Rupert Murdoch has grown so desperate in his attempt to buy Dow Jones and its Wall Street Journal that he'll tell any lie he thinks will help.
Murdoch pillories the truth on Page One of today's Financial Times. "Murdoch denies Beijing kowtow as Dow Jones rhetoric hots up" gives the News Corp. mogul a forum to rebut allegations that he would be a poor steward for the Dow Jones-owned Wall Street Journal because of his history of licking Chinese boots.
Anti-Murdoch critics always cite his 1994 decision to pull BBC News from his Star TV satellite channel in China. They say the move was designed to placate the Chinese, who disliked the BBC's critical news and documentary broadcasts.
Murdoch maintains in today's Financial Times that ditching the BBC was just a business decision, saying:
Star was losing $100m per year; we had to pay $10m per year to the BBC. I said "Let them pay it themselves", and they did. We also cancelled two other third-party channels—MTV and Prime Sports. At that stage we never ever had any request from anybody in China. Indeed, there was no discourse at all.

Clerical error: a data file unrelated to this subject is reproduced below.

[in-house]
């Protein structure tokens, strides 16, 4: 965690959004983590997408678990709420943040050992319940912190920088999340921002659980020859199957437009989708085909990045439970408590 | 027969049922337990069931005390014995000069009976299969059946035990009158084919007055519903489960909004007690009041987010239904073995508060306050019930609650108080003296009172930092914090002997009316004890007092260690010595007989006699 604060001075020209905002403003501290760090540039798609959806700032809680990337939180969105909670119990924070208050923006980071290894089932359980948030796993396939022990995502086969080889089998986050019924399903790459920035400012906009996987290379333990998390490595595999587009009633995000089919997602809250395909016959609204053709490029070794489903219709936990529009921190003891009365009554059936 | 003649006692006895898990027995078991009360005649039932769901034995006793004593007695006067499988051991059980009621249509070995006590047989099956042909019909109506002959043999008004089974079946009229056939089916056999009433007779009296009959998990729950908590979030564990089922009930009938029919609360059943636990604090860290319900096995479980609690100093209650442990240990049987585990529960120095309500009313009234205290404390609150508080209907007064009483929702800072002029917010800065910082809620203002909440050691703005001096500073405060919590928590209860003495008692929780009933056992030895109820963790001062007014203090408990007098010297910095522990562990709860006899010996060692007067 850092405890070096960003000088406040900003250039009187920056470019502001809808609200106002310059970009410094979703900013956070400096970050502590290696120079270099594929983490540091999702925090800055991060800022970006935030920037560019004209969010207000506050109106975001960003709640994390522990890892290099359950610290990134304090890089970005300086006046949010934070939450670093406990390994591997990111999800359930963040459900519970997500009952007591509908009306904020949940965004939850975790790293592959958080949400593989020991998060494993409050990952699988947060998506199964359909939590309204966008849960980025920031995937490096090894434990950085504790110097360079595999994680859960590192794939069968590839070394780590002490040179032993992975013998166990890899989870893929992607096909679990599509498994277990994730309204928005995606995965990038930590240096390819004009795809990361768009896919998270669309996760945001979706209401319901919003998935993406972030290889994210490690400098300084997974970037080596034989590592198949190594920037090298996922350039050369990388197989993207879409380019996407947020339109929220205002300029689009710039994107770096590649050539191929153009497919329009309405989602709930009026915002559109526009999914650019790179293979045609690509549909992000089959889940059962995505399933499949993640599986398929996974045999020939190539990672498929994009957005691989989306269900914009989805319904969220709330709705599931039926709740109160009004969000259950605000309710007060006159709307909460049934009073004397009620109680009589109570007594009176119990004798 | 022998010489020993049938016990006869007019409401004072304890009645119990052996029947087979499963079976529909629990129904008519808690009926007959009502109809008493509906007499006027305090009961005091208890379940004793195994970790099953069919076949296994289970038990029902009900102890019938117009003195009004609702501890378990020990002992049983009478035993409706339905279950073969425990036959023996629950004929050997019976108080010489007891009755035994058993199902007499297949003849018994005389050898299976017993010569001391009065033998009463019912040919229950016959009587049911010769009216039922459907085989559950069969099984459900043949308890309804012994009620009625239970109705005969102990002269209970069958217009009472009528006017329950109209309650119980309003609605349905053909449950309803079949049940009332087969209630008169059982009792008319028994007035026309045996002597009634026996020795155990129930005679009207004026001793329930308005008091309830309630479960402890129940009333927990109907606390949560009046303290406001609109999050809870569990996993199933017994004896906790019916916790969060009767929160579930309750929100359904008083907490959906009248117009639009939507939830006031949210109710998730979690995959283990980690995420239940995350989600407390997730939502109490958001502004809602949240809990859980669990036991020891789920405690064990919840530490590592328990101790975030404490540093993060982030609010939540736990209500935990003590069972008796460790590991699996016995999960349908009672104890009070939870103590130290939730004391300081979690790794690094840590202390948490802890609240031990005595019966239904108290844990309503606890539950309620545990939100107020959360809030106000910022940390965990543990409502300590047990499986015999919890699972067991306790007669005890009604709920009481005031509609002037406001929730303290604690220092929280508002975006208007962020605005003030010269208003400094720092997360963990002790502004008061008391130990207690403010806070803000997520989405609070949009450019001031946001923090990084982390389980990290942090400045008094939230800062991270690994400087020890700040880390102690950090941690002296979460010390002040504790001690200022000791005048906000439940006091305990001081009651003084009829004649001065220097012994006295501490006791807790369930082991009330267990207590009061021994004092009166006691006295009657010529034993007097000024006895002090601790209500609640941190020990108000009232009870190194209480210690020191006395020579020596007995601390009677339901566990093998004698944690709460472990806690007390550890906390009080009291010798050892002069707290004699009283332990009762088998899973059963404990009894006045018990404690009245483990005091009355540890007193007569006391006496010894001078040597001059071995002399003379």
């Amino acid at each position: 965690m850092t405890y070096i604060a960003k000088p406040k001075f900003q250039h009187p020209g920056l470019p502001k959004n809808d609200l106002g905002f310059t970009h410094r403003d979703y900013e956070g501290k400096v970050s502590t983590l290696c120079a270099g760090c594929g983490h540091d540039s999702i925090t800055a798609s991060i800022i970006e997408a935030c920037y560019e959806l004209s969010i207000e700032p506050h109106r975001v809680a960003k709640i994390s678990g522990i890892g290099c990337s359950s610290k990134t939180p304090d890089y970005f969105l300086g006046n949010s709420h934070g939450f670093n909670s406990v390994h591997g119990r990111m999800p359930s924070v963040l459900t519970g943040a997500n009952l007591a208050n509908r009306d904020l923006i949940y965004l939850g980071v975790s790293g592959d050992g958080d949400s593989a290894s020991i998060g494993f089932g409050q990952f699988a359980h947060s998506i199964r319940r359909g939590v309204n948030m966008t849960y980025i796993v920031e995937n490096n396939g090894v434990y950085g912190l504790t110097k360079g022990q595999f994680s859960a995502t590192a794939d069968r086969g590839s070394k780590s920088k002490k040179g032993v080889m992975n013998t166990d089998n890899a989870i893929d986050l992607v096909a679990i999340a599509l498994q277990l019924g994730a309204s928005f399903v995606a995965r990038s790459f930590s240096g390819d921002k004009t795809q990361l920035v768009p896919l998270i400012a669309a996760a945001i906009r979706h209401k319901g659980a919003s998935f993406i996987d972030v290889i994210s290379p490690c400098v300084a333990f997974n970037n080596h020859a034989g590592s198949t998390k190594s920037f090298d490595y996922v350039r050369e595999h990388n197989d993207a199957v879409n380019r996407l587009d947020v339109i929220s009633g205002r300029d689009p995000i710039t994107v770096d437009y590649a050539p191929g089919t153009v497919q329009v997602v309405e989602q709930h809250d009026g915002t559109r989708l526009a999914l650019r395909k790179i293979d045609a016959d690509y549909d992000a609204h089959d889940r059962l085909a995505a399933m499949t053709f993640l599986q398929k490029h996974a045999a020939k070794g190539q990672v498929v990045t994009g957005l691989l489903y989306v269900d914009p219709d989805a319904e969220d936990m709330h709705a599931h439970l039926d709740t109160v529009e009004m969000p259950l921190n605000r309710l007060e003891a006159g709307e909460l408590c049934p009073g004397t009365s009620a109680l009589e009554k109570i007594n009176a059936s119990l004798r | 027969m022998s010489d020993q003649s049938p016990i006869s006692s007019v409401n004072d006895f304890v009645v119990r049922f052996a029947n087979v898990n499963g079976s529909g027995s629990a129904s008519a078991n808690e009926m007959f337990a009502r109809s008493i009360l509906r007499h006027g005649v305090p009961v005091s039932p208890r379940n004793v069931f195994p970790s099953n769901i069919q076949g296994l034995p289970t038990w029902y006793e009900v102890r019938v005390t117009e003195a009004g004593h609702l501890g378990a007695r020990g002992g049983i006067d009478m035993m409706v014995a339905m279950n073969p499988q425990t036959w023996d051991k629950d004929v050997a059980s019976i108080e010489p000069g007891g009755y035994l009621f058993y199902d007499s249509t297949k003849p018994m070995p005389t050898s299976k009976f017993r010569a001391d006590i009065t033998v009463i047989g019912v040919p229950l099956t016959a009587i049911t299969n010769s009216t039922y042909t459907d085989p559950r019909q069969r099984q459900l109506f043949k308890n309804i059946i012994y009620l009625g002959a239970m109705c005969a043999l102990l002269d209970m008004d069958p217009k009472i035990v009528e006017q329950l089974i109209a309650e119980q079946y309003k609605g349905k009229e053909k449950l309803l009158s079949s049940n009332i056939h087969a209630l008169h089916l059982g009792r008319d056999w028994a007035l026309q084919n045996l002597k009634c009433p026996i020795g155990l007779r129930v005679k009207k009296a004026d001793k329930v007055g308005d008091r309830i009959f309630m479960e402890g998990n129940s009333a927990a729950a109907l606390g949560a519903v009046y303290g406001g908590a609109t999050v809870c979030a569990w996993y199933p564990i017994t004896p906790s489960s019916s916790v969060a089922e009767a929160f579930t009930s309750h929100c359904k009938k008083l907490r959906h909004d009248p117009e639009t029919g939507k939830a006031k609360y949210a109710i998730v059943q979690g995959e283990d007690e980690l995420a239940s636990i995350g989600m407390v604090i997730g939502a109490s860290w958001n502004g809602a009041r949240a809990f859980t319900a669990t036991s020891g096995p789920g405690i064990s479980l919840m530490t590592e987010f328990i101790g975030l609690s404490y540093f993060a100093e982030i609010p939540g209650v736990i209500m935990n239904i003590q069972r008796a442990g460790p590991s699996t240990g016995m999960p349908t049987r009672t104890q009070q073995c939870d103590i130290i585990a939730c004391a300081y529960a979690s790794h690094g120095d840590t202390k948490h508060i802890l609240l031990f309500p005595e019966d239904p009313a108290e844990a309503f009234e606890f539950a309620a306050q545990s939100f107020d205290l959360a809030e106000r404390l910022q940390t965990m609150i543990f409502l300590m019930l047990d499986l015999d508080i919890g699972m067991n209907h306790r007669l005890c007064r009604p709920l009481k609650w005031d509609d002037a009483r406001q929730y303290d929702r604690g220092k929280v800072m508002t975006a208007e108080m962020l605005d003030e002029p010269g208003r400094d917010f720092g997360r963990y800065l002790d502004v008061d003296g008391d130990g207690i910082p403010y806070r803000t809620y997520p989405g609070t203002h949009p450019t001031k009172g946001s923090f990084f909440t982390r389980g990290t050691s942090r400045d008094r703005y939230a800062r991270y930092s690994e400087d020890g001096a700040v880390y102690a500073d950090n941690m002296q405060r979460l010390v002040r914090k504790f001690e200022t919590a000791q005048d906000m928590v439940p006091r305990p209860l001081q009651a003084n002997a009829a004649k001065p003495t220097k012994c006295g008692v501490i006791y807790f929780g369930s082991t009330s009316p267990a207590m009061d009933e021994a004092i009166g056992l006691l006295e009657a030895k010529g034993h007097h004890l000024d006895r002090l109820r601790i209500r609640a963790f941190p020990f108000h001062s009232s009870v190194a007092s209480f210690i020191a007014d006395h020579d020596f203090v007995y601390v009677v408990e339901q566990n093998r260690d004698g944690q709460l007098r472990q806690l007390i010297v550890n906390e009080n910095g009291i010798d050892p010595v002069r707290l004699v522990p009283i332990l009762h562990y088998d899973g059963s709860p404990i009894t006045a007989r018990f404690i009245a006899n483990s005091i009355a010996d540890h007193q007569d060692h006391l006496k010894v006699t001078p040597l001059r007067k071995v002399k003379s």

But that wasn't Murdoch's position 13 years ago. A few months after the channel was axed and after much hemming and hawing by his company, Murdoch finally confessed in an interview with his biographer, journalist William Shawcross. The June 14, 1994, Financial Times cited the interview in an article titled "Murdoch cut BBC to please China." Its lede reads:
Mr Rupert Murdoch, chairman of News Corporation, has finally admitted that he kicked BBC World Service Television off his Star TV system in Asia to please the Chinese government and help establish the satellite service there.
Murdoch defended pulling the BBC plug, telling Shawcross that the Chinese leaders "hate the BBC." Speaking of his critics, Murdoch continued, "They say it's a cowardly way, but we said in order to get in there and get accepted, we'll cut the BBC out."
Murdoch critics also love to bash the rotten old bastard for spiking a book by Chris Patten, Britain's last governor of Hong Kong. Here's the story: In 1997, the U.K. division of Murdoch's HarperCollins publishing house gave Patten a reported $200,000 advance for a book about the region. Then in February 1998, when East and West was in hand, HarperCollins dropped it.
In today's Financial Times, Murdoch asserts: